The Whitefield Eruv was inaugurated on 12 December 2013
It is Manchester’s first Eruv covering a whole community.
Approved Kosher by the Manchester Beth Din.
The Eruv will be checked each Thursday to determine if it is fit for use on the coming Shabbat.
A set of “traffic lights” on the WHC web site will indicate if the Eruv can be used (see examples below).
It will also appear in the WHC Newsletter.
And there are also plans for people to opt-in to a TXT notification on their mobile phones.
Last checked Day Month 00:00
will be at midday on Friday
Check then to see if the Eruv is operational
Last Checked Day Month 00:00
Area Maps of the Eruv – with additional details
CLICK to enlarge
What is an Eruv?
According to Jewish Law, Jews are not allowed to carry on the Sabbath (Saturday) unless they are in a city which is ringed by a clearly defined city wall (e.g, Jerusalem, York, Chester etc). Where there is the absence of a city wall, Jews may only carry if there is a symbolic private domain around them – an Eruv.
What does the Eruv look like?
The Eruv is generally a mainly invisible and inconspicuous device which uses a combination of natural geographic features (such as railway lines) or man made structures (such as walls and lampposts) to create a boundary or perimeter around a defined area. Where there are no existing useable boundaries, gaps can be filled in by inconspicuous wires or poles, or other appropriate structures.
What does the Eruv enable Jews to carry or do?
- Push senior citizens or disabled people in wheelchairs to Synagogue.
- Push prams and buggies with young children to Synagogue.
- Carry medicines and other essential objects to Synagogue.
About the Whitefield Eruv project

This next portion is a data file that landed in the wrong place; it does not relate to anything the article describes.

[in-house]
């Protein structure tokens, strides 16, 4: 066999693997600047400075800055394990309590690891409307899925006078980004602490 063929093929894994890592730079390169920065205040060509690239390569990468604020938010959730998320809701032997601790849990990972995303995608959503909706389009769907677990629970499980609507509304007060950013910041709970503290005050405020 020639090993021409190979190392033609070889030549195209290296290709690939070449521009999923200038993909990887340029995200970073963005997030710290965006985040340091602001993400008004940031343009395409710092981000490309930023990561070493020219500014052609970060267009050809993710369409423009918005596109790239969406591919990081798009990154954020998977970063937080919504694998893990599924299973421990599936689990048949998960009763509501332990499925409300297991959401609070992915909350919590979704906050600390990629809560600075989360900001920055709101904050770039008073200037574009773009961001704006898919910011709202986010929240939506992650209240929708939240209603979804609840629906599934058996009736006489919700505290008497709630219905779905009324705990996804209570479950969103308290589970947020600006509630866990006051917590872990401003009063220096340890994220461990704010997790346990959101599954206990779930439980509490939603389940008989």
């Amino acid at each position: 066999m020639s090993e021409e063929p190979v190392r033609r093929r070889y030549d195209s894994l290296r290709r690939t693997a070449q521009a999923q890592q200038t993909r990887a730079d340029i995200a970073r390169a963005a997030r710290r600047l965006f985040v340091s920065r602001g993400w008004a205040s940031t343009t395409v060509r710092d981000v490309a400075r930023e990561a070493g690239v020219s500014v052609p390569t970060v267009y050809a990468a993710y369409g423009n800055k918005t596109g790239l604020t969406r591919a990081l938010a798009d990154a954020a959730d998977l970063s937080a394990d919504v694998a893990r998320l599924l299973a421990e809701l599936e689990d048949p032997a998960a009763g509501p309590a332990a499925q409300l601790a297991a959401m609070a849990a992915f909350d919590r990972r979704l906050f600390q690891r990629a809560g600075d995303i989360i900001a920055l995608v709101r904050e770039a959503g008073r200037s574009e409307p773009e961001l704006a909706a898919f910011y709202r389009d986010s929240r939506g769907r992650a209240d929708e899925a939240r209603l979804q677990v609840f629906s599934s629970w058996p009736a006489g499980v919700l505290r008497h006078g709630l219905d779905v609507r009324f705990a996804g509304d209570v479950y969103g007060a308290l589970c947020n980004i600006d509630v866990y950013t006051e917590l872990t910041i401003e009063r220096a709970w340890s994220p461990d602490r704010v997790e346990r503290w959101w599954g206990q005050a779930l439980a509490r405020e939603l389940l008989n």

Shabbat is a day set apart by Jewish law from the working week. Family time and spiritual pursuits are emphasised and weekday activities associated with work are prohibited. The Torah forbids carrying in a public domain on the Shabbat.
The Torah however permits carrying within an area that is surrounded by an eruv. An area enclosed by an eruv is considered to be a private domain, and one is permitted to carry objects within that space. This will allow members of the community to come to shul on Shabbat, Festivals and the high holy days according to Halacha.
There are well over 200 eruvim in communities throughout the world and many more in Israel. Most major Jewish communities in North America have one, as do the communities in Europe, Johannesburg, Melbourne and Sydney.
Where is the Whitefield Eruv?
The Whitefield Eruv covers a small area no greater than 2 square kilometres on the Southern edge of Bury, Greater Manchester, United Kingdom.
What are the approximate limits of the Whitefield Eruv?
It extends North to South from the Polyflor plc factory at Leicester Road, running Southbound along the Metro railway line as far as the M60 Motorway as the Southern boundary. It extends West to East from Old Hall Lane on the Western Boundary to Besses o’ th’ Barns Metro station to the East.
How can I find out if the eruv is operating?
Look for the Traffic Lights on the front page of the WHC website.
These will tell you if the Eruv has been checked and whether it is functional or if remedial work is being carried out and its temporarily not functional.
Will the Whitefield Eruv require remedial work?
The area identified by Whitefield Hebrew Congregation for its proposed Eruv is only a very small area, not much greater than 2 square kilometres, but it benefits from a large number of natural boundaries such as the Metro railway line on the East perimeter and the M60 Motorway on the Southern perimeter which are intact and can be used without problem. The main element of remedial work will be to build a small number of inconspicuous poles and wires to fill in the boundary.